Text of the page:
forms, however, were considered together & were not
categorized into red & white subgroups , as in the new
ASRM classification.
Recently Muzi et al (2000) found no correlation between the
ASRM classification of E & associated dysmenorrhea.
 White implants are associated with milder pain symptoms
than the black or red lesions. .
•Chronic pelvic pain: SE is
the most common single
cause of chronic pelvic pain
not responding to medical
treatment     (Propst     &
Laufer,1999).
3.PREMENSTRUAL
SPOTTING: In the absence of
pigmented E at laparoscopy,
premenstrual spotting was
highly predictive of SE (Jansen
& Russel,1986) .
                Diagnosis

The ability to diagnose SE is directly related
  to the experience & skill of the
  surgeon(Cook & Rock,1993)
1. Laparoscopy:
A. Standard laparoscopy: Negative
  laparoscopy results do not mean that the
  patient has no E (Martin,1999)
B. lactated Ringer or normal saline introduced into
   the pelvis (Laufer,1997). Laparoscopic visualization
   of of clear vesicular lesions can be facilitated by
   the use of the three-dimensional effect of the fluid.
   The laparoscope is submerged so that the optical
   distension medium is now liquid as opposed to
   CO2. The magnification focal length of the
   laparoscope is adjusted for the new refractory
   index through the liquid. Vesicular lesions are no
   longer falsely interpreted as light reflection.
C. Near-contact laparoscopy (Redwin,1987):
Visualization at magnifications of 1- to 7-power
D.Peritoneal blood painting (Redwin,1989): SE
can be seen more easily by painting the
peritoneal surface with bloody peritoneal fluid.
The physical- chemical properties of blood
cause it to interact with S. physical deformities
of the peritoneal surface in such a way as to
cause flowing erythrocytes to outline surface
irregularities.
E. Bubble test (Amer A & Omar M., 2002)
 During laparoscopy, the posterior cul de sac
is irrigated with short bursts of saline under
controlled pressure. Development of dense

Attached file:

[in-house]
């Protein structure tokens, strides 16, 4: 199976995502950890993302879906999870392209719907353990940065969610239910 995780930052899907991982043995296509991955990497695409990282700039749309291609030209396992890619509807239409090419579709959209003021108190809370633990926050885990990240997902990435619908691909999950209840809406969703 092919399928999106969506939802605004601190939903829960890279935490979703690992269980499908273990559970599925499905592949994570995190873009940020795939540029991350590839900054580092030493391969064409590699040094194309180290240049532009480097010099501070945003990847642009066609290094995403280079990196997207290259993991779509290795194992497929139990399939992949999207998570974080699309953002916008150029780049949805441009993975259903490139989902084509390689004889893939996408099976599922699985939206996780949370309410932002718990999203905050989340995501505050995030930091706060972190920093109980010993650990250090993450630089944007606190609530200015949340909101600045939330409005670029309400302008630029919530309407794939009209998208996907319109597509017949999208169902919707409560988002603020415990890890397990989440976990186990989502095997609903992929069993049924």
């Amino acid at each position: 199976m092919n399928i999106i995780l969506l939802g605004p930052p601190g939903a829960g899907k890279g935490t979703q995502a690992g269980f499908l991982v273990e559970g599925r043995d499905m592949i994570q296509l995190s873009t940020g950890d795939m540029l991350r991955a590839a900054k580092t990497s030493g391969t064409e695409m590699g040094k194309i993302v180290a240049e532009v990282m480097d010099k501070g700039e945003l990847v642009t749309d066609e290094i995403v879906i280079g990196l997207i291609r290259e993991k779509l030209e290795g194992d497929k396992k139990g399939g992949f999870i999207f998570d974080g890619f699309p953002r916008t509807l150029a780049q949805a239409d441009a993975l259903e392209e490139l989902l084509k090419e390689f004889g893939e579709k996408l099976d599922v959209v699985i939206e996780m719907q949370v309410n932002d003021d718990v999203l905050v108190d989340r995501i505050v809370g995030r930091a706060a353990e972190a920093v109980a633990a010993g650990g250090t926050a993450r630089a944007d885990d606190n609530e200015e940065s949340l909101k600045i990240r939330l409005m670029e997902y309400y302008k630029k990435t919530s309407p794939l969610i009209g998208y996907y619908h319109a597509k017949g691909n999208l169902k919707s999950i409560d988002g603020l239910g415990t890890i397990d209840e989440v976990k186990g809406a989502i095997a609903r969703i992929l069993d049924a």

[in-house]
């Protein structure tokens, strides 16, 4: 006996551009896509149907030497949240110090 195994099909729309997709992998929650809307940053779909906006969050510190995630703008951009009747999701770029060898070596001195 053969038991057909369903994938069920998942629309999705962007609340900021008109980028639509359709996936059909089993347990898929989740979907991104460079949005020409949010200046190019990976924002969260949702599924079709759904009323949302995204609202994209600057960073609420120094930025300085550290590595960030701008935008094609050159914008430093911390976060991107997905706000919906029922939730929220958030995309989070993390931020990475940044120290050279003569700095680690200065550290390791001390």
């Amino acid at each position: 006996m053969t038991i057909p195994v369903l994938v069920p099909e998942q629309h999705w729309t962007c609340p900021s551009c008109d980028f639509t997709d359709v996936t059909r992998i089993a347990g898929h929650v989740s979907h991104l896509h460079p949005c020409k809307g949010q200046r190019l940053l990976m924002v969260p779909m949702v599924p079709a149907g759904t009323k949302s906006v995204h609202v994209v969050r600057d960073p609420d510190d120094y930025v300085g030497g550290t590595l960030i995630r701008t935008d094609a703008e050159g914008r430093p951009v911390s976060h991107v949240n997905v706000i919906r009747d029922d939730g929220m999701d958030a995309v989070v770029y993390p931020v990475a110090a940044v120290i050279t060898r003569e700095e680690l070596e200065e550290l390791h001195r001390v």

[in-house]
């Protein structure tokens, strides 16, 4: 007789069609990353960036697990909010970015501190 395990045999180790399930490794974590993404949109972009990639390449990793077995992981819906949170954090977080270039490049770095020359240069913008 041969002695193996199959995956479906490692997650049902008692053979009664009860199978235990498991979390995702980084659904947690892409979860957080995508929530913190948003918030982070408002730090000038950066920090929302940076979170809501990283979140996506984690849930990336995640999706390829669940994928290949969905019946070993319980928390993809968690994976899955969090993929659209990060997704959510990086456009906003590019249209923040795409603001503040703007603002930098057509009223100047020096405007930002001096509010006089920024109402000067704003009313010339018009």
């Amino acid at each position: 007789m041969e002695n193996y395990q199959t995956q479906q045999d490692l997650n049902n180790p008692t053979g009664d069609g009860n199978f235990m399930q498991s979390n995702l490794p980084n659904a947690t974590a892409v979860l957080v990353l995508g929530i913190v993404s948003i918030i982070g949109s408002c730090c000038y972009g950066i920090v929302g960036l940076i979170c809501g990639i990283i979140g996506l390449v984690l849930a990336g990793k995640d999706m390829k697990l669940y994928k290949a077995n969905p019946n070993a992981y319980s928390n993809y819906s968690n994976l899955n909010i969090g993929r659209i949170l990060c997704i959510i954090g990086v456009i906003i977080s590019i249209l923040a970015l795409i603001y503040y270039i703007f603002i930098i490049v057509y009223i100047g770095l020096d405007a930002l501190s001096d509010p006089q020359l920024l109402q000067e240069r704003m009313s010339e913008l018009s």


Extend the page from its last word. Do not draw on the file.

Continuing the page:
soap like bubbles staying for at least 5
seconds indicates a positive test. The
positivity of the test is apparently related to
increased level of triglycerides in peritoneal
fluid in cases of E.
2. Transvaginal hydrolaparoscopy is superior to
standard laparoscopy for detection of S
endometriotic adhesions of the ovary (Brosen et
al,2001)
3. Elevated serum levels of endometrial
secretory protein (placenta protein 14). The
highest levels in patients with E are found on
days 1 to 4 of the cycle (Seppala et al,1989)
4. Histopathologic examination of biopsy taken
from suspected lesions.
              Differential diagnosis
Not all abnormalities of the peritoneum represent E (Cock &
Rock,1993). Stripling et al (1988) confirmed E in
91% of white lesions,
75% of red lesions,
33% of haemosiderin lesions, &
85% of other lesions
1. White E should be differentiated from postoperative
scaring & from fibrotic adhesions resulting from inflammatory
disease (Cock & Rock,1993)
2.Other lesions which may mimic E include
hemangiomas, old suture, residual carbon from laser
surgery, reaction to oil-contrast medium, epithelial
inclusions, secondary breast & ovarian cancer,
inflammatory cystic inclusions,Walthard rests, adrenal
rests(Cock & Rock,1993).
Differentiation between SE & other lesions may be